Hydra Electric Vehicle Chargers
A residential charger plugged into a car

Electric Vehicle Charging Times using different AC and DC chargers.

If you are new to the world of EVs it can often be confusing trying to work out how long it will actually take to charge an electric vehicle. It is no surprise that higher powered chargepoints can charge the battery faster than a home charger but there are limitations.

The table below gives a broad guide to the various charging times using a range of chargepoints. But there are a few important points to make, see notes below the chart.

EXAMPLE: A Renault Zoe has a range of 191miles with a 52kW battery. It would take approx 7hr 45min to recharge from 20% up to 80% using a standard 7kW home charger. But the Zoe has an onboard 22kW charger so this time can be reduced to 3hr 00min if connected to a 22kW AC chargepoint. However, the Zoe is also limited to 56kW DC Rapid Charging so the fastest time you could ever recharge is 56min.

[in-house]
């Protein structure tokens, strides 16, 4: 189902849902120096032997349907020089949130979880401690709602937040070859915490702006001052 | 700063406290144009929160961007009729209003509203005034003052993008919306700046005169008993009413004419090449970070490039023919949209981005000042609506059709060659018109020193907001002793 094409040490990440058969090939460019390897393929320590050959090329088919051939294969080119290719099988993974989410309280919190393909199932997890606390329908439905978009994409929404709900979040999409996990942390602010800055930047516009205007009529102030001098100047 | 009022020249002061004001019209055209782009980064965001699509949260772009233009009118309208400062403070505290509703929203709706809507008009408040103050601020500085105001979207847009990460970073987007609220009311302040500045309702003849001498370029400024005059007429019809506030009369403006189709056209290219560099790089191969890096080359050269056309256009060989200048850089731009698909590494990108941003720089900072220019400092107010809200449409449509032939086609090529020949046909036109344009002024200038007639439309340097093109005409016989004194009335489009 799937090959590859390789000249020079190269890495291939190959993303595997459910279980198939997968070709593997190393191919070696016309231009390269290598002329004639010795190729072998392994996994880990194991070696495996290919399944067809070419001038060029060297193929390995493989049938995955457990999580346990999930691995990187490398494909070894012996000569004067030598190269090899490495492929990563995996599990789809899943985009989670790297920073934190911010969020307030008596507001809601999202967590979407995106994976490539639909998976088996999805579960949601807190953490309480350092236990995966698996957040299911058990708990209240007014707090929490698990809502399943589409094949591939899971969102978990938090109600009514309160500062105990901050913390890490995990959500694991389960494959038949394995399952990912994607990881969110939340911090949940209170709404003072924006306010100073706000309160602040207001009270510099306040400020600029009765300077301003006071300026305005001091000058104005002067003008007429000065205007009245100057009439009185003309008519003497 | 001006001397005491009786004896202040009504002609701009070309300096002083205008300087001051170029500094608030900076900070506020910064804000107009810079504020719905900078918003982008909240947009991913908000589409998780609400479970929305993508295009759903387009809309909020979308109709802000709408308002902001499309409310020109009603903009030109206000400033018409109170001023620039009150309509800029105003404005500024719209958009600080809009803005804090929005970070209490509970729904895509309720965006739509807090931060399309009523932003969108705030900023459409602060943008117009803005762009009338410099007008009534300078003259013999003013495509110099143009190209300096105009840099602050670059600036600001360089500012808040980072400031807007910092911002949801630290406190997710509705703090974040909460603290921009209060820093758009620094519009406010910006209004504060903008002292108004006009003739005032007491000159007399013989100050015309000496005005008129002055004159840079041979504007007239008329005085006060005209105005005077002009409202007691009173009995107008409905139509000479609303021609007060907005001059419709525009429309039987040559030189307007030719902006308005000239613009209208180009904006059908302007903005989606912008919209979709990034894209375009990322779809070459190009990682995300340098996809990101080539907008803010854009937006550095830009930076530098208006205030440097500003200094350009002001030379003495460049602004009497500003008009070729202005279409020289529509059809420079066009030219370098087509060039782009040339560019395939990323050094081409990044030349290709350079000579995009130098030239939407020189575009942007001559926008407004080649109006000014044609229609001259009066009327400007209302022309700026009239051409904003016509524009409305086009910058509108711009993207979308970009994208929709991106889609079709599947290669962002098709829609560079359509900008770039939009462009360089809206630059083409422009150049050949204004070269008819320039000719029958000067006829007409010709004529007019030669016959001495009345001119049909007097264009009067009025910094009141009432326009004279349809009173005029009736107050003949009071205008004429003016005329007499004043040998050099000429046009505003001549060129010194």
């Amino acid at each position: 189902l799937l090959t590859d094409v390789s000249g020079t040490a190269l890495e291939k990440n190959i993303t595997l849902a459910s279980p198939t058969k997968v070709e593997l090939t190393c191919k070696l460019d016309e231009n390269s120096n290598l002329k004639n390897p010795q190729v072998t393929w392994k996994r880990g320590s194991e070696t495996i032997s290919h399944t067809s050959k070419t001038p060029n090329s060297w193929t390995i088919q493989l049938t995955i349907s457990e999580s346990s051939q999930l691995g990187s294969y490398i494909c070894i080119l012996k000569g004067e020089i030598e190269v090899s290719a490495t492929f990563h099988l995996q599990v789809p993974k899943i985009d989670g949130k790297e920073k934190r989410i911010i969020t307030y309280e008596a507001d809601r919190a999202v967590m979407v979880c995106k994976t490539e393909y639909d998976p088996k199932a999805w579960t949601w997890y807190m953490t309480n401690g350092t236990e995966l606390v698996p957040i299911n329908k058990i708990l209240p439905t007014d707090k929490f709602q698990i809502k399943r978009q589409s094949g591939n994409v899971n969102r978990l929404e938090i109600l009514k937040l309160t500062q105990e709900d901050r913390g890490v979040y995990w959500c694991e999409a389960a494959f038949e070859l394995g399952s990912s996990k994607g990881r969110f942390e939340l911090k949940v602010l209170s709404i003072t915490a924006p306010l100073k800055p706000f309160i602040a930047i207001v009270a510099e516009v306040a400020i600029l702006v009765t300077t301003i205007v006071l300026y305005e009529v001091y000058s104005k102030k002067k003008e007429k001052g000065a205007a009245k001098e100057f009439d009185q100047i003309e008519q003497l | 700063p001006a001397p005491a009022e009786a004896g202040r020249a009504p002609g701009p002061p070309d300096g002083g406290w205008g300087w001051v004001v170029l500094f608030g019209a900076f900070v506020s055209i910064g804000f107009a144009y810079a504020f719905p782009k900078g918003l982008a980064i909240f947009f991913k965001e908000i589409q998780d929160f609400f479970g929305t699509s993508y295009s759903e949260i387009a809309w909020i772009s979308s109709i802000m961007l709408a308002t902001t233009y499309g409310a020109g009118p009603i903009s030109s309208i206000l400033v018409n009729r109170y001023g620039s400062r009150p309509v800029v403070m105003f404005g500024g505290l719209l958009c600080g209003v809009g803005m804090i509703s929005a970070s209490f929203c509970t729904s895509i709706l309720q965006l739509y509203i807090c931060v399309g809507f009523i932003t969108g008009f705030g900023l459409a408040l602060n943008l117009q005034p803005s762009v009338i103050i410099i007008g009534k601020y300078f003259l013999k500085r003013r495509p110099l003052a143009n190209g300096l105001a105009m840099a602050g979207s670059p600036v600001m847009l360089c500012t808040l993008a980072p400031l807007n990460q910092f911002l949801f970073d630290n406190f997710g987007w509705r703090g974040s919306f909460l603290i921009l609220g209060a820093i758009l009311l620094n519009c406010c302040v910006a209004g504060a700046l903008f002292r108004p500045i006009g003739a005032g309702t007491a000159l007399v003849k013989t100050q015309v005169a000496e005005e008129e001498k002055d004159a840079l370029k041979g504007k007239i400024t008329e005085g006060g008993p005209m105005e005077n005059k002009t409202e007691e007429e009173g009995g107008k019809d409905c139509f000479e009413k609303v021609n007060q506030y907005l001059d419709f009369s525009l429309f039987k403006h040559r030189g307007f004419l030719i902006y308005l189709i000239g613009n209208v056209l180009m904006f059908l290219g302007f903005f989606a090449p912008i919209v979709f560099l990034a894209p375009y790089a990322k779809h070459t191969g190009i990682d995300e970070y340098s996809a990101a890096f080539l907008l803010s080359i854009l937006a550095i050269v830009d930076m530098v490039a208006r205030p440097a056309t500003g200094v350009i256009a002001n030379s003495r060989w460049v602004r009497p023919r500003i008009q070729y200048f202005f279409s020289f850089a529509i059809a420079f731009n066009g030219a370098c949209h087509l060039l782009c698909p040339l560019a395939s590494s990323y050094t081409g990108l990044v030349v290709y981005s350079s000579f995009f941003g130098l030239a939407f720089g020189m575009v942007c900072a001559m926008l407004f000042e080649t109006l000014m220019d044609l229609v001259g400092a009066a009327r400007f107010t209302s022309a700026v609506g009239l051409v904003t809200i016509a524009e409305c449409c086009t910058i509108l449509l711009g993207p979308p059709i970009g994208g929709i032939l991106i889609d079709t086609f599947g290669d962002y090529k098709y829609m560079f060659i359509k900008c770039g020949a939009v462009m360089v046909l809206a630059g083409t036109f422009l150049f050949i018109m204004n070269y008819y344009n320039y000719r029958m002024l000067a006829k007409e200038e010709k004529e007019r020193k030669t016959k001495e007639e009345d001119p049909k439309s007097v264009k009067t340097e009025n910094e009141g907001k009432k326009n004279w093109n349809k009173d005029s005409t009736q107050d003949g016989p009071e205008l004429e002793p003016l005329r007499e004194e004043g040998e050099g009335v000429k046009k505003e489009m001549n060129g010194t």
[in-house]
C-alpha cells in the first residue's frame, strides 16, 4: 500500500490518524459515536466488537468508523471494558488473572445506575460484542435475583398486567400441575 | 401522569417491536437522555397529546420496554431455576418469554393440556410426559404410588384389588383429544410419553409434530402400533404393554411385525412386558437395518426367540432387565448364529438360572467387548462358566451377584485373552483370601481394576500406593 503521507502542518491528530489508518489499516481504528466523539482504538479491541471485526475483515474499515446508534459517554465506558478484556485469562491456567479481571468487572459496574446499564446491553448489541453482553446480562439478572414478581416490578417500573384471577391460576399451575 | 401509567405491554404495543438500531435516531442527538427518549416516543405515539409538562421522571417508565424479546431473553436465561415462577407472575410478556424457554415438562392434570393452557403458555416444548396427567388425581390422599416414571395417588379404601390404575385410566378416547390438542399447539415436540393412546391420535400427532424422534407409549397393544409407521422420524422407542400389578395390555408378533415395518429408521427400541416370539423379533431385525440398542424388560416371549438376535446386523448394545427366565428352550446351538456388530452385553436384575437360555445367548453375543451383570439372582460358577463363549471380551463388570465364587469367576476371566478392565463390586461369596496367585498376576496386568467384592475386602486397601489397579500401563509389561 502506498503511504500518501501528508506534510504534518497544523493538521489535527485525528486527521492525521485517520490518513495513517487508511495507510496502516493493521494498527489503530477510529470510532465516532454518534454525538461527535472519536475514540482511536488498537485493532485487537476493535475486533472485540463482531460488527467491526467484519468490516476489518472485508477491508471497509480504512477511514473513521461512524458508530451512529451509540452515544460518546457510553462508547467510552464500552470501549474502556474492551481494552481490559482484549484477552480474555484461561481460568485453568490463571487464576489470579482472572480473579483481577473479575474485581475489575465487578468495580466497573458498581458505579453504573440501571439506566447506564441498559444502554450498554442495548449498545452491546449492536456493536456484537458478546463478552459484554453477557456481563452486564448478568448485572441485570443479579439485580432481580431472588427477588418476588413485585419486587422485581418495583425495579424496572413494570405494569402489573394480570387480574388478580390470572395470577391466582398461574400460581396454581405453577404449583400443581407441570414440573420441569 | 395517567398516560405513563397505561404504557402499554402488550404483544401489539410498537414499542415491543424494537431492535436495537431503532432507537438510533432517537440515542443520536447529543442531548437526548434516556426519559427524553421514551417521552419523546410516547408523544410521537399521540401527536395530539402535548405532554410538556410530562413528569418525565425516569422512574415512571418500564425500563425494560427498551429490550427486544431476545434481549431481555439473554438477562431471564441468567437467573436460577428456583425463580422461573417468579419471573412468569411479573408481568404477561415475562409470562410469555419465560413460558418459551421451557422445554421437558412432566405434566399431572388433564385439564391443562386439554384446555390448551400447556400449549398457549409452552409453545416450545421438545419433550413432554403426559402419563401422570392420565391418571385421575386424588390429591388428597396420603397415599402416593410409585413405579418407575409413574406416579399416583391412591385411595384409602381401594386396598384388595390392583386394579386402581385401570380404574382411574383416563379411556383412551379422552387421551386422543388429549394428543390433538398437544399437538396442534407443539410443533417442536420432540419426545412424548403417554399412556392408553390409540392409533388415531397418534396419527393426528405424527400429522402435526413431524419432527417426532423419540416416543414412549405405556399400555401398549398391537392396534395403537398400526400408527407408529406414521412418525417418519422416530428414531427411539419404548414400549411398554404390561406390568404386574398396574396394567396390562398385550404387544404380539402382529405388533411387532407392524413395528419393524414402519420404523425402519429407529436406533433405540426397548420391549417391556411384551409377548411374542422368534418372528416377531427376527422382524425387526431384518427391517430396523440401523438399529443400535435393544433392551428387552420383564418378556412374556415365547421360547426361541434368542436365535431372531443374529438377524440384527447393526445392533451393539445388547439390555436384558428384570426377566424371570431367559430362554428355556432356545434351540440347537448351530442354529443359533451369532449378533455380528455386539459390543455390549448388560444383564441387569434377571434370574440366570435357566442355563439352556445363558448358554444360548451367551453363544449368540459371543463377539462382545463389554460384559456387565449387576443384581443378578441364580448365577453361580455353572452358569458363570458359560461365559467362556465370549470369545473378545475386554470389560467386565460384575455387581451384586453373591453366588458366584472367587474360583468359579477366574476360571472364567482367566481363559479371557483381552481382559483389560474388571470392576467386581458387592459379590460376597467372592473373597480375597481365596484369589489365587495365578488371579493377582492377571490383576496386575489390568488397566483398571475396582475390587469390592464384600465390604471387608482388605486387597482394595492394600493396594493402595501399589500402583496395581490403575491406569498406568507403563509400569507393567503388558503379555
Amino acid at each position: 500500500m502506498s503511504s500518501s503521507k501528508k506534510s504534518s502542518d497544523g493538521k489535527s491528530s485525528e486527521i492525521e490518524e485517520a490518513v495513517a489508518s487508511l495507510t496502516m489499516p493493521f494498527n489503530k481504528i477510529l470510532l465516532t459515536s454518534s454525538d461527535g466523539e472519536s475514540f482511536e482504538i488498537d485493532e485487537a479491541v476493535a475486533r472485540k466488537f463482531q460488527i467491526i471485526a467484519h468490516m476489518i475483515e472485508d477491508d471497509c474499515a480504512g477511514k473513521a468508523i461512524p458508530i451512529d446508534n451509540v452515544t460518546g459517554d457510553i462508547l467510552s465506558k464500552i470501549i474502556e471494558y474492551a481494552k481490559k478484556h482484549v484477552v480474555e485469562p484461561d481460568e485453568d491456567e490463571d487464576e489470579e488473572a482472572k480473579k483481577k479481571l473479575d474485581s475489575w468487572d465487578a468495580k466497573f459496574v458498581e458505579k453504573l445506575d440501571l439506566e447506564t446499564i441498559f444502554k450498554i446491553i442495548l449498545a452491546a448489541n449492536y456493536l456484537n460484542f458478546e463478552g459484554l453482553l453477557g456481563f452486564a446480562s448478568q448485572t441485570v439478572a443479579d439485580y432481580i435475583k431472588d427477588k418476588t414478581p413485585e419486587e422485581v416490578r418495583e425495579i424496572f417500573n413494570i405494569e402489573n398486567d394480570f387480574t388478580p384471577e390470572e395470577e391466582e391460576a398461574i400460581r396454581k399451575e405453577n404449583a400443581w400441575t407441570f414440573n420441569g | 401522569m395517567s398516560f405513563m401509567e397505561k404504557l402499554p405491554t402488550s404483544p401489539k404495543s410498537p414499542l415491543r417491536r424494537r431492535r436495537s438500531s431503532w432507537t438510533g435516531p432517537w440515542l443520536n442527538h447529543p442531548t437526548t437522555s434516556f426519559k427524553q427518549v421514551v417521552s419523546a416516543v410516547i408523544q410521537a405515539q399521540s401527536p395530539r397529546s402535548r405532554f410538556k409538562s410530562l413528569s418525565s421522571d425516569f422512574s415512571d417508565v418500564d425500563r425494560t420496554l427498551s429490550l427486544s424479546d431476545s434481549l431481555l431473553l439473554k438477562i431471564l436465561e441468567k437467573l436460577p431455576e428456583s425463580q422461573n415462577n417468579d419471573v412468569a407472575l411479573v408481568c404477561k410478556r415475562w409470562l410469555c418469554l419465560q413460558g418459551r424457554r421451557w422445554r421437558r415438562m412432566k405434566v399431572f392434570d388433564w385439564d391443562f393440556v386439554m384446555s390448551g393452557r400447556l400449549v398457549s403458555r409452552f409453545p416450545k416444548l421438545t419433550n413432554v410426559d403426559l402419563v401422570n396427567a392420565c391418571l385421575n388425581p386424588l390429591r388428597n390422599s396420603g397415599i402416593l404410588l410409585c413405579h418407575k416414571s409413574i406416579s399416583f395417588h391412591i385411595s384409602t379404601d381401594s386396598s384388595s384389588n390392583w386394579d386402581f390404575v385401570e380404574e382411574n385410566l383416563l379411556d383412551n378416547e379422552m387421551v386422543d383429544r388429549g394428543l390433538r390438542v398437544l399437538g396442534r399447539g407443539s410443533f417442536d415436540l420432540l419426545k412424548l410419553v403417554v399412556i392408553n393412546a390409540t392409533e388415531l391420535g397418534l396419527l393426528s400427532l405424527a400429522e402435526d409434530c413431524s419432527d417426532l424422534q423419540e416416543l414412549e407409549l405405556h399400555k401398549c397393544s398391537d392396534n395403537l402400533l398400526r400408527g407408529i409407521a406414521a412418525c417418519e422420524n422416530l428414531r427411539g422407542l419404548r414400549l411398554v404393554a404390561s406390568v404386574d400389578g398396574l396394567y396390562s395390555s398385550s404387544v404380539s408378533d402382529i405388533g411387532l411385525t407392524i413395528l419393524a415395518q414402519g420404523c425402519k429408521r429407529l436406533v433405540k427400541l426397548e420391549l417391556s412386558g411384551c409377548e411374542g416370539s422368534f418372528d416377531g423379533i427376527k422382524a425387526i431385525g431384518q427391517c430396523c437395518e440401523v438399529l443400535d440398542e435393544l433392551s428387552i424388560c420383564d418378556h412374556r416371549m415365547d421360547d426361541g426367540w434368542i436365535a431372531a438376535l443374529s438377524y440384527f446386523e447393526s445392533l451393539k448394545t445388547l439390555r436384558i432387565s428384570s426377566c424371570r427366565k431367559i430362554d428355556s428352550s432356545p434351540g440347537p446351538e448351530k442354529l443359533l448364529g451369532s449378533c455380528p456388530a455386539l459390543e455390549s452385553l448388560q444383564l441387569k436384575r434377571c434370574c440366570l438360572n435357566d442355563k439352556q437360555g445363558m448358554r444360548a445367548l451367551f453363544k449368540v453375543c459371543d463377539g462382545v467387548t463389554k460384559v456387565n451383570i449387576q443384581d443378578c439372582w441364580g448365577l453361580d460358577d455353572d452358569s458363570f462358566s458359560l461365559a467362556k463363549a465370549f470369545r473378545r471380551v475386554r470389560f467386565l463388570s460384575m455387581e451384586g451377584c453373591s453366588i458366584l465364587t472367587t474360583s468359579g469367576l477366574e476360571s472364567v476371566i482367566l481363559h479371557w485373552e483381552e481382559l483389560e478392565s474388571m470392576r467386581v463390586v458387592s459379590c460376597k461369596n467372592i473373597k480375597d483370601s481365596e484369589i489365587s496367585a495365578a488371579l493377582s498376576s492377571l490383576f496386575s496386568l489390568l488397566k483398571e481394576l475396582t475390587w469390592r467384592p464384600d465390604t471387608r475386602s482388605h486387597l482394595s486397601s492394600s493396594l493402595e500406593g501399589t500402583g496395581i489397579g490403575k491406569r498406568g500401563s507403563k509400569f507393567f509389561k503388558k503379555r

• Using an AC chargepoint is different to DC as your car has to convert the AC supply to DC to top up the battery. This is handled by the onboard charger in your car, many of which are limited to 7kW or 11kW. So even if you connect to a 22kW AC chargepoint your car can only draw what your onboard charger can take, which could be 7kW.
  • When you attach to a DC charger the power is directed straight to the battery, bypassing the onboard charger so you are no longer limited by that component. However, not all EVs can handle the ultra-rapid chargers above 120kW so, again, the charging power will be limited to what your EV can handle. (You should be made aware of these details by the car salesman, if not you can find them in the handbook or online)
  • Even if a chargepoint is technically able to output 120kW the configuration of the local site might limit this figure. For instance, if there are four chargers all in use at the same time the power delivered by each may be lower than 120kW due to a feature called Load Balancing. (this is not something you will know in advance, it may just be pot luck)
  • Another element of ‘Load Balancing’ at some sites is that power will be prioritised to connected vehicles with the lowest percentage charge, so once you get to 80% the power may be reduced and directed to other EVs with a lower percentage

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